The anti-HST voters were celebrating last week, as the harmonized sales tax was defeated through referendum.
And now, we’ll all pay for this knee-jerk reaction in the coming years.
Yes, it was democracy in action. And it undoubtedly delivered a message to the B.C. Liberal government.
However, this outcome was not reasoned, well-informed judgment as much as it was politics and emotion. It’s not a good approach to determining long-term economic strategy.
For all the cheering about the public finally having a say in government decisions, the HST vote showed the downside of establishing tax policies via referendum.
The defeat of the HST was largely a backlash against the Liberals, and dislike of a new tax.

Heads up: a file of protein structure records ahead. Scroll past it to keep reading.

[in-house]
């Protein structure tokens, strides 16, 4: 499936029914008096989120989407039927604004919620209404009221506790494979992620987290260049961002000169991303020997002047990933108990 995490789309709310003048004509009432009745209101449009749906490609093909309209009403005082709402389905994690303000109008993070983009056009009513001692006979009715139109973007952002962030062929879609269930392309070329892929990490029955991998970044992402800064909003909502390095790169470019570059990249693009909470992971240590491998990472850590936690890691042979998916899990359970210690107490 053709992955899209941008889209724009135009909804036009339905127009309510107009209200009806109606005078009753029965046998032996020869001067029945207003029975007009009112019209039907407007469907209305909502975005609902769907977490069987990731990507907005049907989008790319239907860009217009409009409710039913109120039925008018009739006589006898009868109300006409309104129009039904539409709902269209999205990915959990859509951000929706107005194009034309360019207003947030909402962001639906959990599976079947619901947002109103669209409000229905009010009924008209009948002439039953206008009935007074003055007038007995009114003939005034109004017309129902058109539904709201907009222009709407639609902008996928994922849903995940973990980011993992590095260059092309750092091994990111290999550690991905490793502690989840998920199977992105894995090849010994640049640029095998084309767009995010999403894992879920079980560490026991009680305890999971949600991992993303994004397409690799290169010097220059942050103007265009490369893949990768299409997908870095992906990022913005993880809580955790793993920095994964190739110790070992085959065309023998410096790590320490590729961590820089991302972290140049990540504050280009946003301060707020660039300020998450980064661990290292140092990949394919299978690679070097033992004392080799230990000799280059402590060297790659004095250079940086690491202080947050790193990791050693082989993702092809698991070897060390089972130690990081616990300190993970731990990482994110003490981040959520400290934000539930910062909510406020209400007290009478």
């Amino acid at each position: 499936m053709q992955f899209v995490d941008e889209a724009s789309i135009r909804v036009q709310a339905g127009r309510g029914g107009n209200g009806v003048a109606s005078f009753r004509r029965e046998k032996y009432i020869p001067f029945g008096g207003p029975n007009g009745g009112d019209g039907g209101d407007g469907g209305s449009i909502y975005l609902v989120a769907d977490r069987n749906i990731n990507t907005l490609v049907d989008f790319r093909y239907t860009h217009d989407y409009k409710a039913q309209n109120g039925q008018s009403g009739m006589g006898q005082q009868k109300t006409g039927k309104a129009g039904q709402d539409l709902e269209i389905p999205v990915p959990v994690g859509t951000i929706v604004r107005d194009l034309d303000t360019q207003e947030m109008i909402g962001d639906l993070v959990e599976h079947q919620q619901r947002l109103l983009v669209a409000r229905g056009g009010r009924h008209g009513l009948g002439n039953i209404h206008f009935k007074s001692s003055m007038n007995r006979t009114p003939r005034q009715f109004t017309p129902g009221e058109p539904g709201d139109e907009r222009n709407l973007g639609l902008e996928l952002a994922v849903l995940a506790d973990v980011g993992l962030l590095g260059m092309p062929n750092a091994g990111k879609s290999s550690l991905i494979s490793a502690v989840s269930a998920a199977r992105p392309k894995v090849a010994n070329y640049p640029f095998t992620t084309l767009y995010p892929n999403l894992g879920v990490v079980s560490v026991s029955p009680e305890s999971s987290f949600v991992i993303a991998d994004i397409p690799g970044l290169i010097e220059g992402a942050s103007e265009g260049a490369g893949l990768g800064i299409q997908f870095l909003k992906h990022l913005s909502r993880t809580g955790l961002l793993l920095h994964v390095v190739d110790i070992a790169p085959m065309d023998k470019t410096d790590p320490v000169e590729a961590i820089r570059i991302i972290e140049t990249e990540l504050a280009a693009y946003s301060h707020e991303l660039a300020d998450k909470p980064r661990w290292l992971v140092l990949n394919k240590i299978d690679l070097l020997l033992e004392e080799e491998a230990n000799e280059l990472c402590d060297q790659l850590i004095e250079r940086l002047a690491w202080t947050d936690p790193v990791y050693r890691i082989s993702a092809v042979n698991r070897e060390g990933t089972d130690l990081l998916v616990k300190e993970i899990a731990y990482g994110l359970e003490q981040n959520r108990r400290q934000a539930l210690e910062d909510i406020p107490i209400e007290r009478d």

Much misinformation and misconception still existed among the electorate when it came time to vote.
With the rebates available to seniors, and the proposed reduction of the tax from 12 to 10 per cent over three years, the impact of the HST on average citizens was not, in the larger context, nearly as significant as some opponents maintained.
Yet the advantages it offered in terms of business competitiveness and job creation were major.
Those will be lost, as the province reverts back to the antiquated, complex provincial sales tax. The process of doing so will be hugely expensive, including repayment of $1.6 billion in transition funds provided by Ottawa.
Furthermore, the additional revenue generated by the HST will vanish. That will have to be replaced from other sources (taxes), or it will result in budget cuts.
In either case, many of the people who voted against the HST – but demand top-grade government services – will be unhappy again.